Loudermilk seeks Jan. 6 records from police and National Archives as part of GOP-led investigation
Rep. Barry Loudermilk, R-Ga., has requested documents from the Metropolitan Police Department and the National Archives related to the Jan. 6 riot, according to copies of letters he sent to the two agencies last week.
In letters to MPD leader Robert J. Contee III and U.S. archivist Colleen Shogan, first reported by Politico, Loudermilk asked for documents on the attack on the Capitol and the former House committee under Democratic control who investigated the riot before it disbanded in January.
In a May 16 letter to Contee, Loudermilk, who oversees the House Administration Committee’s oversight subgroup, requested a list identifying all officers serving on Jan. 6, 2021, along with after-action reports and after incident of the attack.
The demands, Loudermilk said, are part of the GOP-led subcommittee’s efforts to assess and prevent future security lapses and fit into a review of how the former House Jan. 6 committee has conducted its investigation.
He is also looking for a series of video and audio recordings, including radio communications recordings, MPD electronic surveillance unit video recordings, body camera footage of officers who were at the Ellipse or stationed on or near Capitol Grounds on January 6.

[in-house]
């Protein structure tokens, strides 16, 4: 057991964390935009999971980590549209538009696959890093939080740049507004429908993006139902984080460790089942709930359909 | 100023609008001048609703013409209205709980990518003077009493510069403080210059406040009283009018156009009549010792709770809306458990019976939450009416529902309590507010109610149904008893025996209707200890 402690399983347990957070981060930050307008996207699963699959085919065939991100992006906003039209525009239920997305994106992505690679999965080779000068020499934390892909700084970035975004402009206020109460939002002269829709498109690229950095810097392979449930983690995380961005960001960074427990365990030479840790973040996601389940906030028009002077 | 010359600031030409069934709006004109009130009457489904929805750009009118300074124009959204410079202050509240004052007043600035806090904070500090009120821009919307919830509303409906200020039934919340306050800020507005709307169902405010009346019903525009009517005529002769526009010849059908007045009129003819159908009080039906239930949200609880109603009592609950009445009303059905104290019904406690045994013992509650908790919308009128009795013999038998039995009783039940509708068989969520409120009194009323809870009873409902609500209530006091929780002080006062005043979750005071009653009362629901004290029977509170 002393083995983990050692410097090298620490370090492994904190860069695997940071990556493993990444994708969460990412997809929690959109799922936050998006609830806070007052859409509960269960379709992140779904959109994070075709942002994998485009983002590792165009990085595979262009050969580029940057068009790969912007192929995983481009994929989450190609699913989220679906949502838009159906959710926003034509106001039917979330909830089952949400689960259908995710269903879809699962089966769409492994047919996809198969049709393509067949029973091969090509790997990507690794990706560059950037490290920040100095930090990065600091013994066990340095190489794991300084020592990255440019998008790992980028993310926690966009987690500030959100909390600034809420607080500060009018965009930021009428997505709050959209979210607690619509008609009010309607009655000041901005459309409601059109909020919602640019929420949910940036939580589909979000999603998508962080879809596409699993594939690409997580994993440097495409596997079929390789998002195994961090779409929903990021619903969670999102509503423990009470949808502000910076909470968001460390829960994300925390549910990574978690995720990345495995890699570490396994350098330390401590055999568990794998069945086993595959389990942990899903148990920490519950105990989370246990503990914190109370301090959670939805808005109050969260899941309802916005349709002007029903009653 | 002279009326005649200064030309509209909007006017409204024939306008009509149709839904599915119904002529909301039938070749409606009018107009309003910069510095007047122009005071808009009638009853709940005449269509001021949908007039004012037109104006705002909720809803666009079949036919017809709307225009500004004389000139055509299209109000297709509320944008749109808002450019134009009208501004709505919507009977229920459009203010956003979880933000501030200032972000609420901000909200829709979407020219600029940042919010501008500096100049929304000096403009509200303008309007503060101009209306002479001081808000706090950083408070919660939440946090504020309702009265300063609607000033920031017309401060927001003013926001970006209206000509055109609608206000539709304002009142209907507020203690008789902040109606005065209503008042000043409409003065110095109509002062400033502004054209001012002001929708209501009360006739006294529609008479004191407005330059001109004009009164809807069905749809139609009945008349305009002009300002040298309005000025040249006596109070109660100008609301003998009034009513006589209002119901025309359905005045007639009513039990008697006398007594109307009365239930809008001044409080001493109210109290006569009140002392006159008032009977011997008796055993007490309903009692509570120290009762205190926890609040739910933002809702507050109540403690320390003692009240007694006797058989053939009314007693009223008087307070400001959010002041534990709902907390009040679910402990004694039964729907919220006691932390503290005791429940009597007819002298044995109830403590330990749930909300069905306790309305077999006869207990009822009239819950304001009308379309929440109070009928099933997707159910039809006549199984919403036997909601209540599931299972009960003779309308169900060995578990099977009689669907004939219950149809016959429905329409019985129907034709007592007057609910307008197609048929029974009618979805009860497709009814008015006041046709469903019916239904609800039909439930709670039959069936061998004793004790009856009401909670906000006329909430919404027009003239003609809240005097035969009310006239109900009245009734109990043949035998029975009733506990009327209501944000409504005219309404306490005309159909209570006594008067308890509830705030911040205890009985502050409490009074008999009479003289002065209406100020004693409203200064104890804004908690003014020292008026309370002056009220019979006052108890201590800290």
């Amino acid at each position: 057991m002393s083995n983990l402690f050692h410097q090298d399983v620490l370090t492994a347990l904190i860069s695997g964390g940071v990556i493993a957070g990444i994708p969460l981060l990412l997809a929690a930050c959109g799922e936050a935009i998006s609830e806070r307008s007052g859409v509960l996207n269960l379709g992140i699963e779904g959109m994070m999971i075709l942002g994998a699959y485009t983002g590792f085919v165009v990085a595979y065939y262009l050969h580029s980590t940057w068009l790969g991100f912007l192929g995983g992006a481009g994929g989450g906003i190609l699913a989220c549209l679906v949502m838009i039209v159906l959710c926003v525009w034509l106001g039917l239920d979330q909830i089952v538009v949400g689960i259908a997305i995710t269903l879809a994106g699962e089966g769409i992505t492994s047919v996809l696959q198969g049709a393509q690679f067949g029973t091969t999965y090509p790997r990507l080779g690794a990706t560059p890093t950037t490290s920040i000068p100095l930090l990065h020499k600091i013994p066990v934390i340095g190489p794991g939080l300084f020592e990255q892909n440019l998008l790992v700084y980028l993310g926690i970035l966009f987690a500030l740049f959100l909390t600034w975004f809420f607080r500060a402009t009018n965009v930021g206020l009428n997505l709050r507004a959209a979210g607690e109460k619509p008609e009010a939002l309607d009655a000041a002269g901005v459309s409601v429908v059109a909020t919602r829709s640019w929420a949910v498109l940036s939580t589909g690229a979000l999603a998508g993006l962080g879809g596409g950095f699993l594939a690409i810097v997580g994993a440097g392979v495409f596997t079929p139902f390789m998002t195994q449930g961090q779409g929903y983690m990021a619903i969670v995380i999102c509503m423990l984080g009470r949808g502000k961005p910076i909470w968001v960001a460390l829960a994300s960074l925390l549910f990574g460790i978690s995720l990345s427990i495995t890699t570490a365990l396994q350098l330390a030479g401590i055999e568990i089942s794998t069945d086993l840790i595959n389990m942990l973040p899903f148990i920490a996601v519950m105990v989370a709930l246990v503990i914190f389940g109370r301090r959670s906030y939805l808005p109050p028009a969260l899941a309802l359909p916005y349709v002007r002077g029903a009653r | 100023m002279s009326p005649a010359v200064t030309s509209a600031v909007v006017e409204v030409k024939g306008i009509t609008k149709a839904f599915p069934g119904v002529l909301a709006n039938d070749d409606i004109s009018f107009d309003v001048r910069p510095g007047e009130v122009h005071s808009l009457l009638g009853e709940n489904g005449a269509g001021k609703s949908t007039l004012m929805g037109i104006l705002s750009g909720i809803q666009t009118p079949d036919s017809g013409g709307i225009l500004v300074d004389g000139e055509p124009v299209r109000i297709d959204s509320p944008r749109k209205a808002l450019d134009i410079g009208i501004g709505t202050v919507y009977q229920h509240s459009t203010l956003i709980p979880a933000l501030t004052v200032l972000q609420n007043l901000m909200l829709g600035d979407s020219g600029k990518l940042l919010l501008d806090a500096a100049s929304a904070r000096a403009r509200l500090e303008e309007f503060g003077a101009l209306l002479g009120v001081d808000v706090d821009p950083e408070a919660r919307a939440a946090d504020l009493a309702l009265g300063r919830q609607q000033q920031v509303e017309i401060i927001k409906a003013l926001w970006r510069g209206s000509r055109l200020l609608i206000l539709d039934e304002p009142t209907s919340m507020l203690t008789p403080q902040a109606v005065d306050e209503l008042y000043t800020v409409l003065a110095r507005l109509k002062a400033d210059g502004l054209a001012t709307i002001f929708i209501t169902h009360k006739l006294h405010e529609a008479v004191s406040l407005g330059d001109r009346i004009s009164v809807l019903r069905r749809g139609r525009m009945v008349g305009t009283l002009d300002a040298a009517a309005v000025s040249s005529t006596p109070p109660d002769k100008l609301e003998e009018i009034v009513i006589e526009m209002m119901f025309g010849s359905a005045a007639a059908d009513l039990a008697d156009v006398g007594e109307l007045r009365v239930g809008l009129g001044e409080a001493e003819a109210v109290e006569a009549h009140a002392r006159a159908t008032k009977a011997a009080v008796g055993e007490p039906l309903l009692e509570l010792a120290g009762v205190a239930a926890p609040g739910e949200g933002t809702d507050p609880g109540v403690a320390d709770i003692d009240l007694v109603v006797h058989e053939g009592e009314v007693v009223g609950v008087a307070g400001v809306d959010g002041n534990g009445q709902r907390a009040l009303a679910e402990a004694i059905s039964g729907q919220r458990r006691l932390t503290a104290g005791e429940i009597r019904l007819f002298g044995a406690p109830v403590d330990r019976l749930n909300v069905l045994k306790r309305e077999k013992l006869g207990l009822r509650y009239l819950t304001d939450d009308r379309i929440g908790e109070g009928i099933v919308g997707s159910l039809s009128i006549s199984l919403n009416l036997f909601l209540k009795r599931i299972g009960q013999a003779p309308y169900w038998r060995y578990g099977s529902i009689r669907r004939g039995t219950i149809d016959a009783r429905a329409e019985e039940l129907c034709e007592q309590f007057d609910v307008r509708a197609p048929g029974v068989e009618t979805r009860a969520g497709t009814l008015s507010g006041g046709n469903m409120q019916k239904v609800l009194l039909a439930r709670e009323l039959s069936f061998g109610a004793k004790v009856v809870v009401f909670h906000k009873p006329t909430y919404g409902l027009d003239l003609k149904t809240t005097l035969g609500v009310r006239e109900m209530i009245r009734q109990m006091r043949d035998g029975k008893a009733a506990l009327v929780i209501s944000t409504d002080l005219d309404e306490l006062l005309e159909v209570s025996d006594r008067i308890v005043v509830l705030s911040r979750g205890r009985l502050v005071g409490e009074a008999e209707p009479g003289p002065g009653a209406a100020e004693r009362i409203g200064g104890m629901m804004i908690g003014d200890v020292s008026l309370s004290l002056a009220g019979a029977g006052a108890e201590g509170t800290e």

The Metropolitan Police, which was asked to produce the records by May 30, did not immediately respond to a request for comment.
In a separate May 18 letter to Shogan, who heads the National Archives, Loudermilk requested an inventory of materials the agency had acquired that had been produced by the former House panel on January 6 or provided to the panel by the White House, Homeland Department. Security, and others.
“I am concerned that we do not have all of the documents and records related to January 6 that could assist us in our surveillance efforts,” Loudermilk wrote, asking that the documents be turned over by May 31.
The National Archives and a spokesperson for Rep. Bennie Thompson, D-Miss., who led the former House Jan. 6 committee, did not immediately respond to requests for comment.
Many Republicans criticized the findings of the former House Jan. 6 committee, which also released surveillance footage showing Loudermilk touring the Capitol on Jan. 5.
Loudermilk strenuously denied that the group he led was monitoring the compound before the riot.
In March, he said in a scathing statement that he had concluded that the work of the former committee “is not credible, and they owe an apology to every individual whose reputation they have attempted to smear.”